About three years ago, some style gurus like Ashish Soni, JJ Valaya and Rajesh Pratap Singh joined hands to sell fashion on the internet and came up with a website.
But bouganvillia.com floundered. "The initiative didn't take off as we had anticipated," Soni told IANS.
For international lifestyle brands, the internet is a vehicle for selling fashion, but for India's nascent design industry, fashion e-commerce still seems a distant dream.
"In the US, UK and Europe, international brands are doing well on the internet. However, I don't think we (Indian industry) are ready for it yet. One must have the stock ready to meet demand, as delay in product delivery would earn a bad name for the label and industry," said Rathi Viany Jha, director general of the Fashion Design Council of India (FDCI), the country's apex fashion body.
According to the latest Nielsen Global Online Survey, fashion is second only to books when it comes to shopping online. About 36 per cent of internet users said they had bought clothing, accessories or shoes online, three months before the survey.
Geographically, Britain tops the list where 44 per cent of all Netizens did online fashion purchases. Germany and the US are runners-up, with 42 per cent and 41 per cent users buying fashion online respectively.
In the case of Indian internet users, more than 70 per cent said they bought airline tickets/reservations online but buying fashion via the internet didn't appeal to them.
Some of the well-known multi-brand fashion e-commerce sites include the Milan-based Yoox, Net-a-Porter and new player My-Wardrobe. They sell labels like Armani and Dolce & Gabbana, to name a few.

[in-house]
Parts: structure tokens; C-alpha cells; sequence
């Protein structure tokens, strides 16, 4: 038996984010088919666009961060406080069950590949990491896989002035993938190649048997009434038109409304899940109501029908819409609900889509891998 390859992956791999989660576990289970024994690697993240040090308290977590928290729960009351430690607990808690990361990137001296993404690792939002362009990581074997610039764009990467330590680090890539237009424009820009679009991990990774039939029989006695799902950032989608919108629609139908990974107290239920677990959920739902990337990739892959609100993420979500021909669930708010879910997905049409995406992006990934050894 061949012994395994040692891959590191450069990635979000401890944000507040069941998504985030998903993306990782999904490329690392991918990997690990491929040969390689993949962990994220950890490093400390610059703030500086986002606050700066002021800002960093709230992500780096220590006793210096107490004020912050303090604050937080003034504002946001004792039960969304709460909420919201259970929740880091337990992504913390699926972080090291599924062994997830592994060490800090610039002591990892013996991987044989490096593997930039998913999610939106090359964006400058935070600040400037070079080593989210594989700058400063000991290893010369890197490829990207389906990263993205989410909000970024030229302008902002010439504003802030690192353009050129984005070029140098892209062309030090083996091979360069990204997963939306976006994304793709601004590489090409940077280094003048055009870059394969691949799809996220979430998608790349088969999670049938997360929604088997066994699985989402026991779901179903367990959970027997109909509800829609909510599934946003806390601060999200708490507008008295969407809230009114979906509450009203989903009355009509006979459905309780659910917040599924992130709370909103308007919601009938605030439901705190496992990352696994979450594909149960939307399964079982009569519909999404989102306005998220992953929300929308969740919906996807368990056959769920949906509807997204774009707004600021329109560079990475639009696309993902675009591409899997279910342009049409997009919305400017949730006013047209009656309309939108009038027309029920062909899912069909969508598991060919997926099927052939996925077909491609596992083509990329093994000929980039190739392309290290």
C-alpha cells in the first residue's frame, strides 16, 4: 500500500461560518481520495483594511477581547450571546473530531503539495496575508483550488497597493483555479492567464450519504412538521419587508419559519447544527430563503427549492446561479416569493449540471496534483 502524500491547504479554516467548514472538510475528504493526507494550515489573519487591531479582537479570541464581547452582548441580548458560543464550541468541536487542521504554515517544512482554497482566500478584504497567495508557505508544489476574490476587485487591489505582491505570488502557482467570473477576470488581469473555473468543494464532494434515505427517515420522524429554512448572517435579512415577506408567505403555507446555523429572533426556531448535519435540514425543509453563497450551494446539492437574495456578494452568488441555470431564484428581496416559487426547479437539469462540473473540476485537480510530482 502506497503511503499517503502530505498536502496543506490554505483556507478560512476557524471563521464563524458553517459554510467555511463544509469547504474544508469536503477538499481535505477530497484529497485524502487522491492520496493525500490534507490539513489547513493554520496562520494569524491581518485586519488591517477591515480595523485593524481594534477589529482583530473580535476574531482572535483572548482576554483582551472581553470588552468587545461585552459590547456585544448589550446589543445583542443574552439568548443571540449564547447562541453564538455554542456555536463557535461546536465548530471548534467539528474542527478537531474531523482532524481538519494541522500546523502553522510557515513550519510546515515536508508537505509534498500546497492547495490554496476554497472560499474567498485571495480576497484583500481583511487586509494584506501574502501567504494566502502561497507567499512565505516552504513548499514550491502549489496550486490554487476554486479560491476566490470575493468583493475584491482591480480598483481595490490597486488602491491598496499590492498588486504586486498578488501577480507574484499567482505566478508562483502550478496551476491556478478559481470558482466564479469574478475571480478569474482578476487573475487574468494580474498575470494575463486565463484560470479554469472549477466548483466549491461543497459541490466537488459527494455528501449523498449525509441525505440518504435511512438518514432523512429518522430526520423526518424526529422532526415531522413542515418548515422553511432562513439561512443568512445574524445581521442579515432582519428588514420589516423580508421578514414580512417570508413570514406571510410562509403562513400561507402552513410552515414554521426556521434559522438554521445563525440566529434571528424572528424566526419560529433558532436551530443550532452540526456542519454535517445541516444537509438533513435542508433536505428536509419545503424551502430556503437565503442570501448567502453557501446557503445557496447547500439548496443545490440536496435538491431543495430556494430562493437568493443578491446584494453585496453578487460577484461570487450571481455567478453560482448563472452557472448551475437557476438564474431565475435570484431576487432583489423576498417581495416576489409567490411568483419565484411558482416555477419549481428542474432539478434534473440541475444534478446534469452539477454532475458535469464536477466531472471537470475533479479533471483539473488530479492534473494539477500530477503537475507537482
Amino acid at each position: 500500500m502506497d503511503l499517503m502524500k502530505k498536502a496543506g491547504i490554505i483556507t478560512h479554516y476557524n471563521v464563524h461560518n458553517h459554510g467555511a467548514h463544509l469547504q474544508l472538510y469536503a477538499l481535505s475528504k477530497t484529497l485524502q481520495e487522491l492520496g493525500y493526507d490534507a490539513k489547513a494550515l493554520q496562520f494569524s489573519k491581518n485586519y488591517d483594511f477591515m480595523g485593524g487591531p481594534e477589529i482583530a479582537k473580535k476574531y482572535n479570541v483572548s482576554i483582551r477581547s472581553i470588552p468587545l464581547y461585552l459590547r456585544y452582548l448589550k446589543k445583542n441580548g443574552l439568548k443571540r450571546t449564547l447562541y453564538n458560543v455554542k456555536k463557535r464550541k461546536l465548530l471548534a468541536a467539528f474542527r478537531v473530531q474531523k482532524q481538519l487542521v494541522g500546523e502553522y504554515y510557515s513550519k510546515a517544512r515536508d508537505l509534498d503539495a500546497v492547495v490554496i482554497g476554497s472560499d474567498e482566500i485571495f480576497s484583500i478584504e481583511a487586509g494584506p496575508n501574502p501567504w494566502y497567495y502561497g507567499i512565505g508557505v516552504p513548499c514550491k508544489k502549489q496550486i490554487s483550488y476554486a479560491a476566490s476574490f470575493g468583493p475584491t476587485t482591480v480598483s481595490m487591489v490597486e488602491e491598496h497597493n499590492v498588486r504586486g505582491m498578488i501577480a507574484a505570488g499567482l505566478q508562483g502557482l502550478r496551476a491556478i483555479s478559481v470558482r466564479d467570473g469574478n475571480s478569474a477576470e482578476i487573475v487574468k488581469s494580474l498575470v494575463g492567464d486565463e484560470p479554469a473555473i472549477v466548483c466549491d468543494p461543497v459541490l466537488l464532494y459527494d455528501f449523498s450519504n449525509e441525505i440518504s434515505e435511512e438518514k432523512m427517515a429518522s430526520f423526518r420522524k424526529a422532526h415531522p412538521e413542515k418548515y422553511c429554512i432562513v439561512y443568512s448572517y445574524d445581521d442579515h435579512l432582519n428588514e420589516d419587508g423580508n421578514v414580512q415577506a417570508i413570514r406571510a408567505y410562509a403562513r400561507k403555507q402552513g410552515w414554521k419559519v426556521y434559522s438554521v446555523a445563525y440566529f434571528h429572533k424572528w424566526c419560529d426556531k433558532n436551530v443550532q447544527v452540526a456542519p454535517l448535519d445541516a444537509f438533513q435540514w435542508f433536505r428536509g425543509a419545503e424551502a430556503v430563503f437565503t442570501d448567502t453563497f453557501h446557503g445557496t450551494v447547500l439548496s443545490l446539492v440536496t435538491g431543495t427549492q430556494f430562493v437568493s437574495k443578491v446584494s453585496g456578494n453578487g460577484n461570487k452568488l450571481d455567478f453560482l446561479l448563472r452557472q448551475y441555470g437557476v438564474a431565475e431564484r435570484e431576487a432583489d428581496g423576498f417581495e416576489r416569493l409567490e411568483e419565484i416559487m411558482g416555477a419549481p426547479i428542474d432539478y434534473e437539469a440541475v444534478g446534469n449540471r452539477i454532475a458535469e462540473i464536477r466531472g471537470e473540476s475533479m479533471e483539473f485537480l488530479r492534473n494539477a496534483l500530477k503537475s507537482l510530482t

Commenting on why shopping fashion online doesn't attract Indian customers, Soni said: "The connectivity between customers, internet and fashion stores is lagging.
"Moreover, the conventional way of shopping fashion from bricks-and-mortar stores is not very old. As the multi-brand fashion store concept is not very old in the country, people are not bored yet."
He also said as far as tier-two cities are concerned, consumers are not very open to the idea of sharing their credit card details online, which proves a great hurdle.
Said Raghuvendra Rathore: "India is a country of touch and feel. Until the buyer tries the garment, touches it and feels the designer garment, he is not convinced about picking it.
"Also, ours is a country of diversity and sizing is a very important part of retailing. So clothes where size is not an issue, like T-shirts, socks and knitwear, it's good to shop online but surely not designer wear."
Creative experts, however, feel "it is just a matter of time". Soon the maturing fashion industry would take a plunge into fashion e-commerce, as it promises good business.
"Some designers are already selling online. E-commerce has a great future and customer base to target. For instance, most of my customers are NRIs and it would be much easier for them to trade via the internet," said Rina Dhaka.